Registration Dossier

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Please be aware that this old REACH registration data factsheet is no longer maintained; it remains frozen as of 19th May 2023.

The new ECHA CHEM database has been released by ECHA, and it now contains all REACH registration data. There are more details on the transition of ECHA's published data to ECHA CHEM here.

Diss Factsheets

Administrative data

Link to relevant study record(s)

Description of key information

Based upon the physico-chemicals and toxicological properties of the test material and the read across substance there is no / low bioaccumulation potential.

Key value for chemical safety assessment

Bioaccumulation potential:
no bioaccumulation potential

Additional information

The substance is a non-volatile solid block.

- Oral route:
The registered substance has a high molecular weight and Log Kow, and low water solubility. Micellular solubilisation is therefore the likely mechanism for absorption following an exposure via the oral route.
Experimental data showed a lack of significant systemic effects following an acute or repeated exposure via the oral route. Consequently, these data do not allow determining if the substance was absorbed.
Simulation of the acidic and basic hydrolysis of the compound using the QSAR ToolBox 4.4.1, indicated that its constituents can be expected to be broken into their individual amine and fatty acid (see ‘Metabolisation’). However, this hydrolysis process is expected to be limited due to the substance being highly insoluble in water.
- Inhalation:
There is no data available on the inhalation route of exposure for the substance. Inhalation is an unlikely route of exposure, considering the substance is a solid block with a low vapour pressure.
- Dermal route:
There is no data available on the dermal route of exposure for the substance. Dermal exposure cannot be excluded but is not the most relevant route of exposure.
The substance being a solid at room temperature, it would have to dissolve in contact with skin moisture before skin penetration. However, it is highly insoluble in water, so this process would be very limited. Molecular weight is between 480 and 535, which is not favourable for absorption through the skin. In addition, it is very lipophilic. As a result, dermal absorption can reasonably be expected to be inconsequential.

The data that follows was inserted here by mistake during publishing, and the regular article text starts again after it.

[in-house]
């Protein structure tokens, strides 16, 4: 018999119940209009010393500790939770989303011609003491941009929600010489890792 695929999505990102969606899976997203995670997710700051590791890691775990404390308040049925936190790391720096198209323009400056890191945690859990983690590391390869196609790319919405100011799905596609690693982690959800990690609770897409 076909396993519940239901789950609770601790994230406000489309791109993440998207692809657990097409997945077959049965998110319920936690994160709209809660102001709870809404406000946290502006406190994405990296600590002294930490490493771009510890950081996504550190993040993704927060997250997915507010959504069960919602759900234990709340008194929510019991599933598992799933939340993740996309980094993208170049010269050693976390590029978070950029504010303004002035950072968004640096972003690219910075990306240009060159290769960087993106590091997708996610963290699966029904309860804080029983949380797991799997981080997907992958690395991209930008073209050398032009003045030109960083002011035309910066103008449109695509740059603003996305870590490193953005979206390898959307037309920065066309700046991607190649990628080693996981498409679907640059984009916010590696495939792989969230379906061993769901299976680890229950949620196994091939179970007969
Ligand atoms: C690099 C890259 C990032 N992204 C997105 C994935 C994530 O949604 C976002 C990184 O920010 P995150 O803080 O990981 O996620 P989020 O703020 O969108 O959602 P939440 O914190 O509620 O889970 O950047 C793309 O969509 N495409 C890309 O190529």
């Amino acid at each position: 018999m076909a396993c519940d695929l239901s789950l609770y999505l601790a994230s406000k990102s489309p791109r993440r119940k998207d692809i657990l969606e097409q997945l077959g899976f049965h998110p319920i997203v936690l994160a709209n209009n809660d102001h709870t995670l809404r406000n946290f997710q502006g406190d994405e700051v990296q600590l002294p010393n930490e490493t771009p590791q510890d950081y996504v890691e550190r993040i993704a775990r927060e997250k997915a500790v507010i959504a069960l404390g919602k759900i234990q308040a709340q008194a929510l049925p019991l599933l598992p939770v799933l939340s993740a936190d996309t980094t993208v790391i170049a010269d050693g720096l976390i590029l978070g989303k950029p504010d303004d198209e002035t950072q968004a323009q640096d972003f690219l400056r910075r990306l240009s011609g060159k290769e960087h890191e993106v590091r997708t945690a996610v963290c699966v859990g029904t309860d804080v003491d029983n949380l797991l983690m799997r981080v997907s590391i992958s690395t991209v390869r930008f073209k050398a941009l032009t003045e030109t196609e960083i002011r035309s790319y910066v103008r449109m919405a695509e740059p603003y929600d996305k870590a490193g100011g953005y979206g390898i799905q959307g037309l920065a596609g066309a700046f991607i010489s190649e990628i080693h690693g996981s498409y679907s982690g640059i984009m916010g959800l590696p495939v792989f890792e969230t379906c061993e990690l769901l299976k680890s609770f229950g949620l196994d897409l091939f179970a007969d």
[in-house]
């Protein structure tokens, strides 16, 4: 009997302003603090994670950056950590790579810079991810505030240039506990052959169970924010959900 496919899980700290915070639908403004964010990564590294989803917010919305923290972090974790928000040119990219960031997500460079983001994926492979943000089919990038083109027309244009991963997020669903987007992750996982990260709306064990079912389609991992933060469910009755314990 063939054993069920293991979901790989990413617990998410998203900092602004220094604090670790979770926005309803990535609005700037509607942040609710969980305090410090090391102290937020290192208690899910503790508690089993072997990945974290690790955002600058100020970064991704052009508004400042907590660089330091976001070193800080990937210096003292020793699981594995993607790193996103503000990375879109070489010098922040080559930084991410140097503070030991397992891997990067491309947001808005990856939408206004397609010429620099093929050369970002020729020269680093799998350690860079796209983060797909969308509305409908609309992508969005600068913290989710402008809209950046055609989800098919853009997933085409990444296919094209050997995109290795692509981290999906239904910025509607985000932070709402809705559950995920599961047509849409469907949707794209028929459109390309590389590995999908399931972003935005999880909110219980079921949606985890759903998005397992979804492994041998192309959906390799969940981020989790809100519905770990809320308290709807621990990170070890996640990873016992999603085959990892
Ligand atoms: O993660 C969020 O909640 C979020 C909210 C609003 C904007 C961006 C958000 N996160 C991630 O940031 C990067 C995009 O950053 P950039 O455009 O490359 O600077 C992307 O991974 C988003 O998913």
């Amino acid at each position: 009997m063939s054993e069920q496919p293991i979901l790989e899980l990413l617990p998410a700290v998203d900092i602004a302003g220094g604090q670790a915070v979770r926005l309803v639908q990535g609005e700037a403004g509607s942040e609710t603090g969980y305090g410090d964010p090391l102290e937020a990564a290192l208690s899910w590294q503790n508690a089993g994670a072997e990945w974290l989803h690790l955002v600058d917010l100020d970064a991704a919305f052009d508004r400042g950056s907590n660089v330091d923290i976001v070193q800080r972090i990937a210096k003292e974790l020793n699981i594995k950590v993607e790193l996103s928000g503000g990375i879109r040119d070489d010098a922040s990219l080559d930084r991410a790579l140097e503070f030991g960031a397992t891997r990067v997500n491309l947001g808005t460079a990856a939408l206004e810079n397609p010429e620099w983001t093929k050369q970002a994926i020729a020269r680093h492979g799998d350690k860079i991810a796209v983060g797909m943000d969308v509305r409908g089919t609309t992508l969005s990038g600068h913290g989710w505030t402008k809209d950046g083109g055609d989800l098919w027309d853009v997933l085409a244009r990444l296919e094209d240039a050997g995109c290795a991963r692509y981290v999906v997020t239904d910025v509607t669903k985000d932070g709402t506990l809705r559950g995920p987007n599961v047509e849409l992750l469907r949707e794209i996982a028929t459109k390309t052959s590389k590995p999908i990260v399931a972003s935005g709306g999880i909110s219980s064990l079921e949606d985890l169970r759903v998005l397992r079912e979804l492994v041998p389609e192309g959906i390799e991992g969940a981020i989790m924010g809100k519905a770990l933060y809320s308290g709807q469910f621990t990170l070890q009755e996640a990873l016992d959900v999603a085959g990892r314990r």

Considering the high log Kow of the substance, it can be expected to be distributed in particular in fatty tissues, and has the potential to accumulate into the body.
Experimental data available on the registered substance do not allow to identify likely target organs.

There are no experimental data on metabolism.
Metabolisation is expected to happen by breaking the amide bond between the fatty acid and amine. This process may happen through enzymatic hydrolysis, notably with Fatty Acid Amide Hydrolases (FAAH), which are distributed within the body, in particular in small intestine, liver, kidney and brain. These first metabolites are therefore expected to be saturated C16 to C18 fatty acids and saturated C16 to C18 amines. Resulting fatty acids will mainly be metabolised through beta-oxidation, ultimately leading to the production of water and carbon dioxide. Omega-oxidation was identified as an alternative metabolisation pathway for fatty acids when beta-oxidation is blocked/saturated. The fatty acids can also be conjugated to form more polar products that are easily excreted in the urine. The amines may be oxidatively deaminated by mono amino oxidases to release the corresponding aldehyde and ammonia. The aldehyde may be further oxidised via the enzymatic action of aldehyde dehydrogenase to the corresponding carboxylic acid, which may be fed into further metabolic pathways such as beta-oxidation. Ammonia released by the deamination of the chemicals can be converted into urea in the liver.

No observations on excretion were noted in the results from available studies. Final metabolites for the substance will be excreted as water and carbon dioxide. Ammonia released for the amine part will be either reabsorbed in the kidneys or eliminated through urine.